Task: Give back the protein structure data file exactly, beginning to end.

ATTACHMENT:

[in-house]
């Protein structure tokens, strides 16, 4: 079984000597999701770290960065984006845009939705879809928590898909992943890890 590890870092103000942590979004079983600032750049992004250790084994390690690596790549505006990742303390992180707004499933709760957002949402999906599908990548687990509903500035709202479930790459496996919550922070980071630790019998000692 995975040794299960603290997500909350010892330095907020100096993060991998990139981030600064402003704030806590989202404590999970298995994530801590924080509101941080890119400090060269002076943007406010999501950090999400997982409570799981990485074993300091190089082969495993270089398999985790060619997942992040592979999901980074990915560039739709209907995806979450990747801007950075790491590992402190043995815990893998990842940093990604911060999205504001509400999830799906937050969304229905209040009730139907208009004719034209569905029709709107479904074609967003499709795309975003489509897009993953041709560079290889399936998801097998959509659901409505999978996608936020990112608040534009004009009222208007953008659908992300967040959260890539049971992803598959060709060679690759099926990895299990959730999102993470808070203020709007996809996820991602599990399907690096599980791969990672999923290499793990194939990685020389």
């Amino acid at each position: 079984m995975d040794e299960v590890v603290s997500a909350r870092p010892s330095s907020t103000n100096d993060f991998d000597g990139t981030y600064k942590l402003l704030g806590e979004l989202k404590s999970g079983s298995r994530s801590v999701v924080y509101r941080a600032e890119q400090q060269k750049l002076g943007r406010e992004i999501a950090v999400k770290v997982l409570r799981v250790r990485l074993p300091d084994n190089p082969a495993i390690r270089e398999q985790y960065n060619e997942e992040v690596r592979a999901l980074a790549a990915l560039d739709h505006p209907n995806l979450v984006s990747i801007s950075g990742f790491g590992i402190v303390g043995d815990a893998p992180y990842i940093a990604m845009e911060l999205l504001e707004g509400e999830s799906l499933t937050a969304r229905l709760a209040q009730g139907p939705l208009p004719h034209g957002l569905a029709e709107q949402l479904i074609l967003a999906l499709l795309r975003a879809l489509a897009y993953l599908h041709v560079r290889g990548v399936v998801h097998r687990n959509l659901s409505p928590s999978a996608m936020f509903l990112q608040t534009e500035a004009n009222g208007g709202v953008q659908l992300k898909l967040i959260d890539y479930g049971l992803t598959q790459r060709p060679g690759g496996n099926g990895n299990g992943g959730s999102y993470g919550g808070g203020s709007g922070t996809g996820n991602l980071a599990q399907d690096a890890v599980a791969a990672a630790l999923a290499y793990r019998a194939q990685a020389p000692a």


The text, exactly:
[in-house]
């Protein structure tokens, strides 16, 4: 079984000597999701770290960065984006845009939705879809928590898909992943890890 590890870092103000942590979004079983600032750049992004250790084994390690690596790549505006990742303390992180707004499933709760957002949402999906599908990548687990509903500035709202479930790459496996919550922070980071630790019998000692 995975040794299960603290997500909350010892330095907020100096993060991998990139981030600064402003704030806590989202404590999970298995994530801590924080509101941080890119400090060269002076943007406010999501950090999400997982409570799981990485074993300091190089082969495993270089398999985790060619997942992040592979999901980074990915560039739709209907995806979450990747801007950075790491590992402190043995815990893998990842940093990604911060999205504001509400999830799906937050969304229905209040009730139907208009004719034209569905029709709107479904074609967003499709795309975003489509897009993953041709560079290889399936998801097998959509659901409505999978996608936020990112608040534009004009009222208007953008659908992300967040959260890539049971992803598959060709060679690759099926990895299990959730999102993470808070203020709007996809996820991602599990399907690096599980791969990672999923290499793990194939990685020389």
């Amino acid at each position: 079984m995975d040794e299960v590890v603290s997500a909350r870092p010892s330095s907020t103000n100096d993060f991998d000597g990139t981030y600064k942590l402003l704030g806590e979004l989202k404590s999970g079983s298995r994530s801590v999701v924080y509101r941080a600032e890119q400090q060269k750049l002076g943007r406010e992004i999501a950090v999400k770290v997982l409570r799981v250790r990485l074993p300091d084994n190089p082969a495993i390690r270089e398999q985790y960065n060619e997942e992040v690596r592979a999901l980074a790549a990915l560039d739709h505006p209907n995806l979450v984006s990747i801007s950075g990742f790491g590992i402190v303390g043995d815990a893998p992180y990842i940093a990604m845009e911060l999205l504001e707004g509400e999830s799906l499933t937050a969304r229905l709760a209040q009730g139907p939705l208009p004719h034209g957002l569905a029709e709107q949402l479904i074609l967003a999906l499709l795309r975003a879809l489509a897009y993953l599908h041709v560079r290889g990548v399936v998801h097998r687990n959509l659901s409505p928590s999978a996608m936020f509903l990112q608040t534009e500035a004009n009222g208007g709202v953008q659908l992300k898909l967040i959260d890539y479930g049971l992803t598959q790459r060709p060679g690759g496996n099926g990895n299990g992943g959730s999102y993470g919550g808070g203020s709007g922070t996809g996820n991602l980071a599990q399907d690096a890890v599980a791969a990672a630790l999923a290499y793990r019998a194939q990685a020389p000692a």